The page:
An illustrative configuration for an antenna with multiple feeds of the type that may be used in implementing one or more antennas for device 10 is shown in FIG. 3. As shown in FIG. 3, antenna 40 may have conductive antenna structures such as antenna resonating element 50 and antenna ground 52. The conductive structures that form antenna resonating element 50 and antenna ground 52 may be formed from parts of conductive housing structures, from parts of electrical device components in device 10, from printed circuit board traces, from strips of conductor such as strips of wire and metal foil, or other conductive materials.

Each antenna feed associated with antenna 40 may, if desired, have a distinct location. As shown in FIG. 3, antenna 40 may have a first feed such as feed FA at a first location in antenna 40, a second feed such as feed FB at a second location in antenna 40, and one or more additional antenna feeds at potentially different respective locations of antenna 40.

Each feed may be coupled to an associated set of conductive signal paths using terminals such as positive antenna feed terminals (+) and ground antenna feed terminals (−). For example, path 54A may have a positive conductor 58A that is coupled to a positive antenna feed terminal in feed FA and a ground conductor 56A that is coupled to a ground antenna feed terminal in feed FA, whereas path 54B may have a positive conductor 58B that is coupled to a positive antenna feed terminal in feed FB and a ground conductor 56B that is coupled to a ground antenna feed terminal in feed FB. Paths such as paths 54A and 54B may be implemented using transmission line structures such as coaxial cables, microstrip transmission lines (e.g., microstrip transmission lines on printed circuits), stripline transmission lines (e.g., stripline transmission lines on printed circuits), or other transmission lines or signal paths. Circuits such as impedance matching and filter circuits and other circuitry may be interposed within paths 54A and 54B.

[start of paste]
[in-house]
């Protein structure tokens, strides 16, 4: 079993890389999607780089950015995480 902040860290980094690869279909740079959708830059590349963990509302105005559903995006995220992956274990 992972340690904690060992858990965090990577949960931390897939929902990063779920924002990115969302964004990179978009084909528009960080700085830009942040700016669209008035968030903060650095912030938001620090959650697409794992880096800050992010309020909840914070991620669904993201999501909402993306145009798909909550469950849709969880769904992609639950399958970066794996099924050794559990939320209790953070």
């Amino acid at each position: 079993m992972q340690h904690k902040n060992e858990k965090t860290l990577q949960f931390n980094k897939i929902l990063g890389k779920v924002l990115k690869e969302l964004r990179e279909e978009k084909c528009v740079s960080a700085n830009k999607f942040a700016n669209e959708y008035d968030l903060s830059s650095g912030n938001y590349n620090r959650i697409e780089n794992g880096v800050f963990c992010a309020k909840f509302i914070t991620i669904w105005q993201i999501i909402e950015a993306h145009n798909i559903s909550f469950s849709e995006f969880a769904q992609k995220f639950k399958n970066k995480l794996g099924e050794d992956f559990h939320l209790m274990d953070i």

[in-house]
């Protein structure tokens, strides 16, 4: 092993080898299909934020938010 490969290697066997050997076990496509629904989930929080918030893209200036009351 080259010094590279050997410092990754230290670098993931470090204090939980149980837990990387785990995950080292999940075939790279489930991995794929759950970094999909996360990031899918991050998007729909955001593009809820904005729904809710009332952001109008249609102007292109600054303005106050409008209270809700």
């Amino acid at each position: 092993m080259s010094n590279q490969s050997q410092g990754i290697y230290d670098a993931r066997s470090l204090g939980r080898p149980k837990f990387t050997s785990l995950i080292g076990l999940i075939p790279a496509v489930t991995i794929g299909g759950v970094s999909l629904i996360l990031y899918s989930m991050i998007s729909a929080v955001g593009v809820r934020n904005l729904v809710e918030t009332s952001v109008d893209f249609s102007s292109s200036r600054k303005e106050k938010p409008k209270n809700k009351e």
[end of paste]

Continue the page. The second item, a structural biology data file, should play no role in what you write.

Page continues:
The conductive structures that form antenna resonating element 50 and antenna ground 52 may be used to form any suitable type of antenna.

In the example of FIG. 4, antenna 40 has been implemented using a planar inverted-F configuration having a first antenna feed (feed FA) and a second antenna feed (feed FB).

FIG. 5 is a top view of an illustrative slot antenna configuration that may be used for antenna 40. In the FIG. 5 example, antenna resonating element 50 is formed from a closed (enclosed) rectangular slot (e.g., a dielectric-filled opening) in ground plane 52. Feeds FA and FB may each have a respective pair of antenna feed terminals (+/−) located at a respective position along the antenna slot.